What is Acupuncture?

The practice of Acupuncture was developed thousands of years ago in Ancient China as one component of Traditional Chinese Medicine (TCM), which also includes herbal and dietary remedies, tui na/massage, Qi Gong/breathing exercises, cupping etc. Acupuncture involves the insertion of disposable, very thin, solid needles at specific points on the body to effect some change on the system.

Ancient theories view Acupuncture as one method of correcting imbalances or blockages in the flow of Qi (loosely translated as vital energy) through channels or meridians that cover the body. With the advent of modern science, we are able to explain the changes that occur during and after an Acupuncture session including: increased immunity, endorphin theory serotonin and noradrenalin release), circulatory effects and the gate control theory.

Acupuncture should not be painful when performed by a qualified practitioner however; some patients do report sensations such as tingling, aching, heaviness etc. In fact, many patients become very relaxed and may even fall asleep with this form of healthcare frequently being described as a period of deep stillness in which nothing seems to be happening. As everyone responds differently to treatment, some patients may feel the relaxation described above, whereas others may feel energized.

What to Expect on Your First Visit

Ensure that you wear loose, comfortable clothing to allow access to knees and elbows without being restrictive. Alternately, bring a pair of shorts or tank top to allow access to the area of complaint. It’s never a good idea to receive an Acupuncture treatment on an empty stomach so make sure to have a light snack prior to treatment. As many patients become very relaxed during treatment, it is normal to feel slightly ‘off’ after treatment. This may include feeling dazed, calm or peaceful, unable to focus or concentrate.

If you are unsure how you will respond to treatment you may elect to have someone drive you home. On occasion, you may experience increased discomfort for hours or even up to 1-2 days following a treatment, or the feeling that the needles are still retained, both of which are very common. It is important to listen to your body after you receive Acupuncture, rest when your body tells you, drink extra water or herbal teas and remain active with gentle stretching.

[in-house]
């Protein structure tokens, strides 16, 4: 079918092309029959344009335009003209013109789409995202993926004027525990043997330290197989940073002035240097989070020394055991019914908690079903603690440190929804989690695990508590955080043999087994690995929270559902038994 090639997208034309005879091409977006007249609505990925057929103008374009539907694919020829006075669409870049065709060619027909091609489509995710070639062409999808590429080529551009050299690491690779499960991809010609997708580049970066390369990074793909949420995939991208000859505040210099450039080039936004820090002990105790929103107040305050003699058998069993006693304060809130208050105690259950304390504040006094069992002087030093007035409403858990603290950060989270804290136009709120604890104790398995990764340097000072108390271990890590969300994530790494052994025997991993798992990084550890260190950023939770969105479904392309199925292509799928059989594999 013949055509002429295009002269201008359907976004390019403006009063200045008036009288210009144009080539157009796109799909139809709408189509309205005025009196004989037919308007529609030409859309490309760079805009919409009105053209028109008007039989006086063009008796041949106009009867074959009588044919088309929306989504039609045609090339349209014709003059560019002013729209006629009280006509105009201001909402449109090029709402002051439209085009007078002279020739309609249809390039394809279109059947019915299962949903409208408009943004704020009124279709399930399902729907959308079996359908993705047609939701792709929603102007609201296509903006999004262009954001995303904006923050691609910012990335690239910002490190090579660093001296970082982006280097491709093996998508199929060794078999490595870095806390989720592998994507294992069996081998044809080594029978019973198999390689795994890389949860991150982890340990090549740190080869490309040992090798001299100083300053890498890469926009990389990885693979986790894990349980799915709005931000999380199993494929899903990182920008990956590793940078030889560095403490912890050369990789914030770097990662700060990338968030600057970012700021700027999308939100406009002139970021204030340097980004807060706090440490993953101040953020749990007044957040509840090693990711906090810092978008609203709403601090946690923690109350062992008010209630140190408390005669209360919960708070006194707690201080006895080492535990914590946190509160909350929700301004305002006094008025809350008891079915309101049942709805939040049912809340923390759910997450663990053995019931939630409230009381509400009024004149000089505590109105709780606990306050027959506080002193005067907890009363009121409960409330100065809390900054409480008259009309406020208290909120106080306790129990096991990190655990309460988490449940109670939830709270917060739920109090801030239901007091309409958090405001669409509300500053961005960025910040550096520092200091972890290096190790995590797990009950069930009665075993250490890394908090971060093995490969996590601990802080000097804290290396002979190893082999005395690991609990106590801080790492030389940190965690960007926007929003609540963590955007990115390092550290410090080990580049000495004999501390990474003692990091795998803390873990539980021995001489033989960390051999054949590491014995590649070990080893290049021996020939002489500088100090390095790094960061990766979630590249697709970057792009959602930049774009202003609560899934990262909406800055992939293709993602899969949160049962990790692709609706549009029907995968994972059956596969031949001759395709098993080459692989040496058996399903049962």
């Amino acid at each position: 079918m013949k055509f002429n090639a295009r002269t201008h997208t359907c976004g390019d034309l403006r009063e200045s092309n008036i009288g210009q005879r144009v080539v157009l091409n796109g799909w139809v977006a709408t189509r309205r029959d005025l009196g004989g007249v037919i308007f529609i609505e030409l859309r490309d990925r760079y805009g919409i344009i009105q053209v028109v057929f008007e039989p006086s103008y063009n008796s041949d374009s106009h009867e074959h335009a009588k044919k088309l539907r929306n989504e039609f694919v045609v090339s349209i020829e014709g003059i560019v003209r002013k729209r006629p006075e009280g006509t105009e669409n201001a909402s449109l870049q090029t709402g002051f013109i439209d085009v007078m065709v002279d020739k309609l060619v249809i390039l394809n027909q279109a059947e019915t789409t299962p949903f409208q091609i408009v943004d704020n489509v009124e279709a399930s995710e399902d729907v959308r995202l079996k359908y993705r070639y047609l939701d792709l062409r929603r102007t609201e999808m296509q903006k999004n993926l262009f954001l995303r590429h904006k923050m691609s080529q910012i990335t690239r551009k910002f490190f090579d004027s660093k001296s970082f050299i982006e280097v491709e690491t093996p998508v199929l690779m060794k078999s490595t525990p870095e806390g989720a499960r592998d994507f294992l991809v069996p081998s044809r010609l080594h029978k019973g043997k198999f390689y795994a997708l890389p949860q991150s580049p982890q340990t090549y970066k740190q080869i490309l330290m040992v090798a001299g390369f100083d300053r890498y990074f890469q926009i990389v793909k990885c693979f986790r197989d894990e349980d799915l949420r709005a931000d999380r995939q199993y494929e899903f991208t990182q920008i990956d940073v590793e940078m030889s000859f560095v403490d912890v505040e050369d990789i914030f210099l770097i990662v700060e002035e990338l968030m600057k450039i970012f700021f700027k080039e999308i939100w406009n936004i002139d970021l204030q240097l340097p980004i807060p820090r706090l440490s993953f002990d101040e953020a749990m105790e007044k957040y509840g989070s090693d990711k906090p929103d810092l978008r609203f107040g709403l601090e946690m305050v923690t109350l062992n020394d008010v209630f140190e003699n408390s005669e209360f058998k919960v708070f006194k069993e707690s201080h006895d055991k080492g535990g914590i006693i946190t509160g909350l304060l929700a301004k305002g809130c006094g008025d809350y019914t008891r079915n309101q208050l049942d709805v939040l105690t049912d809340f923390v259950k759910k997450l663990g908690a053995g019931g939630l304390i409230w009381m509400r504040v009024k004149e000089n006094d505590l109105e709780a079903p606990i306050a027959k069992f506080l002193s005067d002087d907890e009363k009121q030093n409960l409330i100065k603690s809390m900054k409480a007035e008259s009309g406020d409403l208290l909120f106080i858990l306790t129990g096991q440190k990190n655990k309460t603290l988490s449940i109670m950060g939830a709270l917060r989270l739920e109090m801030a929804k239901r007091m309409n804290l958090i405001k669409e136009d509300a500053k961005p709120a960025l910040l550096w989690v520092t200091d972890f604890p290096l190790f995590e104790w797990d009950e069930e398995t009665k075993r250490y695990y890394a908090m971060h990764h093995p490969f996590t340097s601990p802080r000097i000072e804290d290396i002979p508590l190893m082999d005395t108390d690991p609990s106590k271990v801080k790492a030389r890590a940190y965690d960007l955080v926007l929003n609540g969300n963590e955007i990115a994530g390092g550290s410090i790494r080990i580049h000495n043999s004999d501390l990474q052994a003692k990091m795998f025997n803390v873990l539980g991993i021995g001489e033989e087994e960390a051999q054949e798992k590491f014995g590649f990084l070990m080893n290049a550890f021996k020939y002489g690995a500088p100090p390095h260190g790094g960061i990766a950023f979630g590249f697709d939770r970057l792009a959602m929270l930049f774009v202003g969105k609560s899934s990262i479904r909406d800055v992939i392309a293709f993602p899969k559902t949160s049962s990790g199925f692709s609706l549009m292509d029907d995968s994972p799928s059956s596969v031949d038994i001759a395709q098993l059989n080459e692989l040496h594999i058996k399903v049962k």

Frequency of Treatment

For most chronic ailments, it has taken time for the condition to develop and as such, it is unrealistic to expect resolution after 1-2 treatments. Most conditions respond favourably to frequent sessions at the onset (twice per week) however; more intense concerns may require more attention. One of the greatest strengths of TCM lies in prevention of illness with many patients continuing with monthly ‘tune ups’ to ensure their body is functioning at peak performance.


According to the World Health Organization (WHO), diseases, symptoms or conditions for which acupuncture has been proved-through controlled trials-to be an effective treatment includes:

  • Adverse reactions to radiotherapy and/or chemotherapy
  • Allergic rhinitis (including hay fever)
  • Depression
  • Dysmenorrhoea
  • Facial pain
  • Headache
  • Hypertension
  • Induction of labour
  • Knee pain
  • Low back pain
  • Malposition of fetus, correction of
  • Morning sickness
  • Nausea and vomiting
  • Neck pain
  • Periarthritis of shoulder
  • Postoperative pain
  • Rheumatoid arthritis
  • Sciatica
  • Sprain
  • Stroke
  • Tennis elbow

In addition, WHO notes diseases, symptoms or conditions for which the therapeutic effect of acupuncture has been shown but for which further proof is needed:

  • Abdominal pain (in acute gastroenteritis or due to gastrointestinal spasm)
  • Bell’s palsy
  • Bronchial asthma
  • Cancer pain
  • Cholecystitis, chronic, with acute exacerbation
  • Cholelithiasis
  • Female infertility
  • Facial spasm
  • Fibromyalgia and fasciitis
  • Gouty arthritis
  • Herpes zoster
  • Insomnia
  • Labour pain
  • Ménière disease
  • Neuralgia, post-herpetic
  • Obesity
  • Osteoarthritis
  • Polycystic ovary syndrome
  • Premenstrual syndrome
  • Raynaud syndrome
  • Reflex sympathetic dystrophy
  • Spine pain, acute
  • Stiff neck
  • Temporomandibular joint dysfunction

April 1, 2013 marked a momentous milestone for the profession of TCM in Ontario. On that date, Acupuncturists and TCM Practitioners in Ontario became Regulated Health Professionals. Check with your Insurance carrier as many plans cover Acupuncture.